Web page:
The message noted that while people know the importance of treating water before drinking, “we also need to focus on treating it before disposing of it.”  This is because the continual discharge of untreated waste water pollutes water bodies, ground water and coastal water, while the costs associated with wastewater management, “are greatly outweighed by the benefits that include protection of human and public health, environmental sustainability and economic development.”

The message again cited the more direct benefits of waste water management as “biogas, organic fertiliser, industrial cooling water, treated water for irrigation for farms, landscapes, public parks, and residential lawns.”

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The chairman for the event was the Director of the Water Research Institute, Dr. Osmund Ansah Asare. He identified part of the problem of waste water as inefficiency and poor management of water systems. Dr. Ansah Asare said disposal of untreated waste water poses sustainability challenges and undermines water security. He called for “an integrated approach to water resources management that can balance different needs in a just manner.”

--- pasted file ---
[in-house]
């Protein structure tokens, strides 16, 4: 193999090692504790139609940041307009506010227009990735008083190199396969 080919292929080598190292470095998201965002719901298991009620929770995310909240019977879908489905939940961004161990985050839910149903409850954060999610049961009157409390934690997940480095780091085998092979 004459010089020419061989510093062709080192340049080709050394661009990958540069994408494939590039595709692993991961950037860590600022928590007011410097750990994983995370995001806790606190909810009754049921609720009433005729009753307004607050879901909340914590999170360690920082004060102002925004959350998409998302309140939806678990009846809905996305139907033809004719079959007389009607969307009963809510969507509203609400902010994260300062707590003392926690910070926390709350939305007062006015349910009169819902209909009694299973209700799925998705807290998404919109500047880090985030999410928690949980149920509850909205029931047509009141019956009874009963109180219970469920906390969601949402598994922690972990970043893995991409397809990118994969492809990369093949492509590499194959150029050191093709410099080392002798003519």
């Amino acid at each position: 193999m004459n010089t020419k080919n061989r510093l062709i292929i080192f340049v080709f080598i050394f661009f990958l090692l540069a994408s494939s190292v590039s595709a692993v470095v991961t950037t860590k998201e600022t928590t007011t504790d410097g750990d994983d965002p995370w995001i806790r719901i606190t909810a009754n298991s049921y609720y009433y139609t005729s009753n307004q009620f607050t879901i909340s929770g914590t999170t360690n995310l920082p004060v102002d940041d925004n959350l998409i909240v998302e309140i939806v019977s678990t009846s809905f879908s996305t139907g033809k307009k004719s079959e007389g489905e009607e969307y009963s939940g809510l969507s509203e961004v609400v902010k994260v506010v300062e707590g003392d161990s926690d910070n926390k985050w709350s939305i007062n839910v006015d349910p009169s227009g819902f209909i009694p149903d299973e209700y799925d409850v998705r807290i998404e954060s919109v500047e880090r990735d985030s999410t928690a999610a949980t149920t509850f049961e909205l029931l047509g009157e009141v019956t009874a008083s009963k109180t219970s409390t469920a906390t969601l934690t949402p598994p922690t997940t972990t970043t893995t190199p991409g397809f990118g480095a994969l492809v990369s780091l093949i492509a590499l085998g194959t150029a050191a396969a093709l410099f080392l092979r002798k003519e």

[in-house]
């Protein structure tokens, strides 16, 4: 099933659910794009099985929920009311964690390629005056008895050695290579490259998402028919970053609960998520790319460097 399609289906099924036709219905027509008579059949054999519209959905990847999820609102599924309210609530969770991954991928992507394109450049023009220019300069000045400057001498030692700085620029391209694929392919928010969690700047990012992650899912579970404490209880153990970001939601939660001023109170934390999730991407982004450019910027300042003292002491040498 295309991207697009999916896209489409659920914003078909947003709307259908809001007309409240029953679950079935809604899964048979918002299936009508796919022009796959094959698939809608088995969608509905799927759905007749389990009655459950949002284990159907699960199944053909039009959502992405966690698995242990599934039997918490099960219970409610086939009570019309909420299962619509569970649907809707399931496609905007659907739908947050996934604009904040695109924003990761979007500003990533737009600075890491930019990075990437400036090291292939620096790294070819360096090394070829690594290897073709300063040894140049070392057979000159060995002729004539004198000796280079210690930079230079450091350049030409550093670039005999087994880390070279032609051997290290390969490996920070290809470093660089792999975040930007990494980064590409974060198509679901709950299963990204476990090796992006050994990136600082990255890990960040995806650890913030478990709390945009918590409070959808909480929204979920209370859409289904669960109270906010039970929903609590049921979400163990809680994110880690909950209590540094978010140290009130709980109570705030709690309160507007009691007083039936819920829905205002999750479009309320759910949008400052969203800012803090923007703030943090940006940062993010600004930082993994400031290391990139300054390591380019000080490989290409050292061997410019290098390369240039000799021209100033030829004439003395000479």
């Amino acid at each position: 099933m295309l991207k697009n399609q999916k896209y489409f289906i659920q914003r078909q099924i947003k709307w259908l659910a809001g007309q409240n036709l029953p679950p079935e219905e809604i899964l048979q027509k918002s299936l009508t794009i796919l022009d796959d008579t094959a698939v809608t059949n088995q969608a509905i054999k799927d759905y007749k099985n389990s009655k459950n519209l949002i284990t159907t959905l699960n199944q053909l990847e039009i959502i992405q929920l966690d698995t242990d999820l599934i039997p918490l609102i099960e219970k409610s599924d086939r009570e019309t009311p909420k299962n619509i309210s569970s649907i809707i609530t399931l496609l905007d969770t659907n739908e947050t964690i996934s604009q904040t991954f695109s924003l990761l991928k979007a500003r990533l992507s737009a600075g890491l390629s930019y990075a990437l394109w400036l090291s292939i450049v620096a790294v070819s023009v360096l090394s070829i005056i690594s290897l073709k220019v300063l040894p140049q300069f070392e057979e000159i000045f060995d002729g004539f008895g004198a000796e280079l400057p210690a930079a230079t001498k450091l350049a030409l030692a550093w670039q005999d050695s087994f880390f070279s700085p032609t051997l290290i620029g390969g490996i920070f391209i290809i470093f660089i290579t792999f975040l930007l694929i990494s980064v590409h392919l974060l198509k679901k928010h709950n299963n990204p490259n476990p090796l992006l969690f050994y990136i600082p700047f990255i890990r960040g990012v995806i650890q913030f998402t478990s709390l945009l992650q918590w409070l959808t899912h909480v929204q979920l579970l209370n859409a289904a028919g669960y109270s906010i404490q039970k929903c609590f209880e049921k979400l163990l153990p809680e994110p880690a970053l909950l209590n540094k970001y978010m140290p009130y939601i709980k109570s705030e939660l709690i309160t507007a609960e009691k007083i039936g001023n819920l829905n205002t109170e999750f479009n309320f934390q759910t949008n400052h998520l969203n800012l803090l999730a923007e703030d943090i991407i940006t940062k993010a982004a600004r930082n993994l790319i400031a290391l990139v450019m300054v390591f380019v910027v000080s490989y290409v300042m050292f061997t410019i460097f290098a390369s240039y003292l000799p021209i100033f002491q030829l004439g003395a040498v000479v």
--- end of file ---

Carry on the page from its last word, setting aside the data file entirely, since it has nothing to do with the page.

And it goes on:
As part of the climax event, participants at the briefing session also toured the waste water treatment facility at the headquarters of the Action Chapel International Church, in Accra. Rev. Nana Kofi Ahenkorah briefed them about the facility, which has been functioning since its completion in 2015. He listed the benefits as including the use of relatively smaller land space for construction; fast rate digestion of sewerage; treated waste water for irrigating lawns, assuring all year round greenery; generation of biogas that is supplementing LPG in cooking and electricity; and zero emptying of septic tanks, among other things.

The Church’s wastewater treatment facility is one of the few around the country that depicts the feasibility of such facilities on the premises of schools, hospitals, churches, estates, communities, and even in the houses of individuals. As has been stated already, the benefits of this facility greatly outweigh the associated costs, which will depend on the model, size and type of items to be used in the construction.

By Ama Kudom-Agyemang in Accra, Ghana